The InkTec kit includes a sticker that affixes to the top of the ink cartridge and has a dot to indicate the hole (manufactured into the cartridge by HP) for refilling. The syringe (attached to a refill tank) goes in the cartridge hole marked by the black dot. The color cartridge's refill process requires a separate injection for each color.
Ready, Set, Squirt
The process can get messy. My first attempt to refill the cyan tank resulted in an overflow. I quickly dabbed the excess ink with a rag, glad that no cyan ink dripped into the magenta or yellow tanks.
After refilling, I used the suction syringe to drain a little ink from a rubber hole on the bottom of the refill clip. This step cleans the cartridge nozzles.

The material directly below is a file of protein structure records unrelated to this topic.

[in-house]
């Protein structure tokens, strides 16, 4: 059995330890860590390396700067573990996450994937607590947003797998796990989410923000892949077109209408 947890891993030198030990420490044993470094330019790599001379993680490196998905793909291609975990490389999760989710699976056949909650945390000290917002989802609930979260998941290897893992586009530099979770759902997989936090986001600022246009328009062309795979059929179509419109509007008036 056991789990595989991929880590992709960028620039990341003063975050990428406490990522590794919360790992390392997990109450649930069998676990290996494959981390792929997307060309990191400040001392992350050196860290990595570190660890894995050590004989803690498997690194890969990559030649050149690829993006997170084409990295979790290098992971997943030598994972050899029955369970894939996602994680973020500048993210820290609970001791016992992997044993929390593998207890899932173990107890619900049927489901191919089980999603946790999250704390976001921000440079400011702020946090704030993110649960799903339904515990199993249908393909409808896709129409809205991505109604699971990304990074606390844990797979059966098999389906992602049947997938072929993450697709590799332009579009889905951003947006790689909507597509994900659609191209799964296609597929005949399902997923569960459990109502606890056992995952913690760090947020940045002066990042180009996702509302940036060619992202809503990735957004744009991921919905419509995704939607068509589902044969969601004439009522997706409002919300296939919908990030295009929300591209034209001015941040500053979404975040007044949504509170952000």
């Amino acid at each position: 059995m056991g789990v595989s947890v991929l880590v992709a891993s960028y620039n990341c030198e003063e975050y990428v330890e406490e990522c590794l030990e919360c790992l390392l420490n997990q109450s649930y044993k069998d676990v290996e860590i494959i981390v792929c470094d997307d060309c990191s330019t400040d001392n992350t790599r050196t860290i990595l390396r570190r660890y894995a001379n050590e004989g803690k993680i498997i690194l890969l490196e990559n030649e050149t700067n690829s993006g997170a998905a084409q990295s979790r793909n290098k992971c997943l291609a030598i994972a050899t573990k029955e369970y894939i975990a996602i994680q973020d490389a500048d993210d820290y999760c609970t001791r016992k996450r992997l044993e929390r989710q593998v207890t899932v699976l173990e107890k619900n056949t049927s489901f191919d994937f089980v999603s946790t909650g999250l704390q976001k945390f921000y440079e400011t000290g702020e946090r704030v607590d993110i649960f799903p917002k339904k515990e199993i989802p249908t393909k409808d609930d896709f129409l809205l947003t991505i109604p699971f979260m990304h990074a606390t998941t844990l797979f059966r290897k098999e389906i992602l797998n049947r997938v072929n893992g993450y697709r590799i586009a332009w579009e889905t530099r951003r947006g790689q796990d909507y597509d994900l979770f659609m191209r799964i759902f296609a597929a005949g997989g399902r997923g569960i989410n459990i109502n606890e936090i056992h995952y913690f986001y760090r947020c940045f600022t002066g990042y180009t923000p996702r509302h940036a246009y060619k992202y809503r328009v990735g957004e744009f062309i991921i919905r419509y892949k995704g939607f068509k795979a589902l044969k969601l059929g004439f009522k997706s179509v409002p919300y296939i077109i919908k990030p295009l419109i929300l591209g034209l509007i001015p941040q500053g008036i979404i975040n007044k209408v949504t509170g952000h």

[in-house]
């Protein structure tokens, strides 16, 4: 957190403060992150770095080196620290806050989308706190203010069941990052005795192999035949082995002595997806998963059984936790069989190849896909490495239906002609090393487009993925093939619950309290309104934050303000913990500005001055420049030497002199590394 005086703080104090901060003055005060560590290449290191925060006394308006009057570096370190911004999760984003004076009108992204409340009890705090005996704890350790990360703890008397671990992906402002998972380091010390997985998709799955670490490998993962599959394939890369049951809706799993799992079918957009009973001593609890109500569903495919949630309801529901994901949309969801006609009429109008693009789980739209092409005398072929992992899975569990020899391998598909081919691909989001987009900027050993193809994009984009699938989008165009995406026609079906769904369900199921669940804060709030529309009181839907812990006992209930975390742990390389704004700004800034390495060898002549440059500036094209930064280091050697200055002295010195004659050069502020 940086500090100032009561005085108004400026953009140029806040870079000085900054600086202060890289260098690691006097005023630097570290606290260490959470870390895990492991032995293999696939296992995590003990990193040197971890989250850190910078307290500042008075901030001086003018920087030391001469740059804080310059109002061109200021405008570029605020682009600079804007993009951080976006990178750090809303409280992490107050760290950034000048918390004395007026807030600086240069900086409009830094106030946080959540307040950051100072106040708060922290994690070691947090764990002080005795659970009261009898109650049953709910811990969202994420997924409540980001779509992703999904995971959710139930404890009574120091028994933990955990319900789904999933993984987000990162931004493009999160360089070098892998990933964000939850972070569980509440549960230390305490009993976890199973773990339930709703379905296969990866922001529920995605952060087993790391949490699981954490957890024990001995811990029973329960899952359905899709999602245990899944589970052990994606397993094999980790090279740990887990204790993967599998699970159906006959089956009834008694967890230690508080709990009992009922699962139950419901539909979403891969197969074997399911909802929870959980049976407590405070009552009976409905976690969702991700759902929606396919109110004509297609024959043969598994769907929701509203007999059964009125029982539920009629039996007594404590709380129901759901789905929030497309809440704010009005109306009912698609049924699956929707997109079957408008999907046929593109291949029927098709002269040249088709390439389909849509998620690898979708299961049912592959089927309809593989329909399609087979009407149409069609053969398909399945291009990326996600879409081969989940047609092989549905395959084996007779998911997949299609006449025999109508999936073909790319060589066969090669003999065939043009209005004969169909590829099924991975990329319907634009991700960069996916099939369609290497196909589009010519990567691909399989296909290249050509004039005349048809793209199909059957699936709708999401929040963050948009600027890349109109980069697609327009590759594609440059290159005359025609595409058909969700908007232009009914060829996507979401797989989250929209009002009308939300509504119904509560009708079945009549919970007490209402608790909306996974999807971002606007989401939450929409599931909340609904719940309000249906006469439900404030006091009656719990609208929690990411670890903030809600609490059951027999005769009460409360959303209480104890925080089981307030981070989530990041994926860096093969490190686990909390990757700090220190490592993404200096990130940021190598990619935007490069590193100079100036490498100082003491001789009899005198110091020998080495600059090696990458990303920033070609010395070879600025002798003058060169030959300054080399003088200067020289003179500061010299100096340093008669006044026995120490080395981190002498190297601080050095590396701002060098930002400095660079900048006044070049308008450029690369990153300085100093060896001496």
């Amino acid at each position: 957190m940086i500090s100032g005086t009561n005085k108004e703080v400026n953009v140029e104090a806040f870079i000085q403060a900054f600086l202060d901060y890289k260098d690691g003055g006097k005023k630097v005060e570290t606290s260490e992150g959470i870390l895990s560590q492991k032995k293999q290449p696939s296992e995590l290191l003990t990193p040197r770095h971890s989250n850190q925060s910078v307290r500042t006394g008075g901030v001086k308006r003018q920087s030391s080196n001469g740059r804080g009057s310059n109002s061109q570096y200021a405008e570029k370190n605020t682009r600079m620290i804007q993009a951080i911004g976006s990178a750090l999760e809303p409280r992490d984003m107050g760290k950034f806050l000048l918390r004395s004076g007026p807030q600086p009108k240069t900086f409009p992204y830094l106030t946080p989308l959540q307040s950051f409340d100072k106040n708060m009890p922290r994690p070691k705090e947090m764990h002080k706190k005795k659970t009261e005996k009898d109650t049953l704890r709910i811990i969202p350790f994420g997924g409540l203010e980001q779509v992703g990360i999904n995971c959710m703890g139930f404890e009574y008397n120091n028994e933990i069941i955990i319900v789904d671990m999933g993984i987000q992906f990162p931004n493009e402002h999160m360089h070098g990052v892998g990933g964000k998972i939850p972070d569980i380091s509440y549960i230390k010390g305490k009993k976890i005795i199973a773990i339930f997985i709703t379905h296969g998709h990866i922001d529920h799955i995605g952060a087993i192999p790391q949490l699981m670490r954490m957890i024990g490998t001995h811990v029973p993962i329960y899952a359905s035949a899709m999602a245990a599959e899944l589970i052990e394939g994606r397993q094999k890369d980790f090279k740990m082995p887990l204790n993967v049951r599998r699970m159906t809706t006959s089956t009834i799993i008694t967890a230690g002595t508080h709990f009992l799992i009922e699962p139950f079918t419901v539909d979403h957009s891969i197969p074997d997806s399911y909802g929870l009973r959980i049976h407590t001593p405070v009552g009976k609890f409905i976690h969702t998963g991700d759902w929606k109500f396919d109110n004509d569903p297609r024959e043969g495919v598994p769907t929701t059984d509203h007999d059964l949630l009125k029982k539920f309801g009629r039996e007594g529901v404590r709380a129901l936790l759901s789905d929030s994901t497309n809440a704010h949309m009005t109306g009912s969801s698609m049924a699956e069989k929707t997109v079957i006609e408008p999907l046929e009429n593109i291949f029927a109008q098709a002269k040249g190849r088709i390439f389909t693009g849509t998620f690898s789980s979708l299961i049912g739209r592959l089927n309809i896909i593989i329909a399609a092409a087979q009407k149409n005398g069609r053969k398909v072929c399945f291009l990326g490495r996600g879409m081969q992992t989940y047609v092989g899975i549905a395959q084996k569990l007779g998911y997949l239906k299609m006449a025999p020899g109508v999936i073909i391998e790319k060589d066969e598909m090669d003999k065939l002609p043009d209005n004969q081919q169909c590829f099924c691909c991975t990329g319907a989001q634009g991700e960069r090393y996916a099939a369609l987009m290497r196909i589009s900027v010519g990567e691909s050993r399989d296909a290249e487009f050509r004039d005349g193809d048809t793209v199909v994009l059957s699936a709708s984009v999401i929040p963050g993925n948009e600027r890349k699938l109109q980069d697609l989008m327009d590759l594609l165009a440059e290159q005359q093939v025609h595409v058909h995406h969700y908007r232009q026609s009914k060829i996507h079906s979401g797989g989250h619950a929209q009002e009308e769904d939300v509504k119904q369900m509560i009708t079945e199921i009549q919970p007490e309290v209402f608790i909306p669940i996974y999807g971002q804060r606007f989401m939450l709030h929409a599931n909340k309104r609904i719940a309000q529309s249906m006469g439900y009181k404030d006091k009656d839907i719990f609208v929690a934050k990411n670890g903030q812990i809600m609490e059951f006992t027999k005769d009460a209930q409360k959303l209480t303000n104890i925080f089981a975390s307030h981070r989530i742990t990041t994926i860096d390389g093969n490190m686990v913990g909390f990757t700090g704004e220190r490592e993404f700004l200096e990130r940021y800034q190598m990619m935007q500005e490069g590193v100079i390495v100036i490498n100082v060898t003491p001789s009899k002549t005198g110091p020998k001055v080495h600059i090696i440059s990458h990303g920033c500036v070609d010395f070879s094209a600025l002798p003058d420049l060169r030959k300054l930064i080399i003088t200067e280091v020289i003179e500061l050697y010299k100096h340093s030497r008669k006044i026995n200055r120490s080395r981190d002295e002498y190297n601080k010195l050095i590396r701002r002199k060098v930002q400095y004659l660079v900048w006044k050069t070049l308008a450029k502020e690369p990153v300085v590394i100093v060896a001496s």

Next, I removed the cartridge from the clip and dabbed the cartridge nozzles. After reinserting the cartridge in the printer, I ran the printer's nozzle-cleaning utility before use. The black cartridge reinserted without incident. When I reinserted the tricolor cartridge, I got two low-ink warnings, one from a pop-up dialog box in Windows and the other on the printer's LCD. I started printing anyway. After producing three sets of perfectly good prints, the printer's LCD posted this dire warning: 'Original HP Ink Depleted. Print cartridge(s) refilled or depleted. Replace Cartridge(s) or press OK to continue.' I pressed OK.
The refill process for both the black and color cartridges took me about an hour and a half. I spent a lot of that time studying the manual; with a little practice, I could probably slash my refill time to 30 minutes or less.
High Print Quality, Low Cost Per Page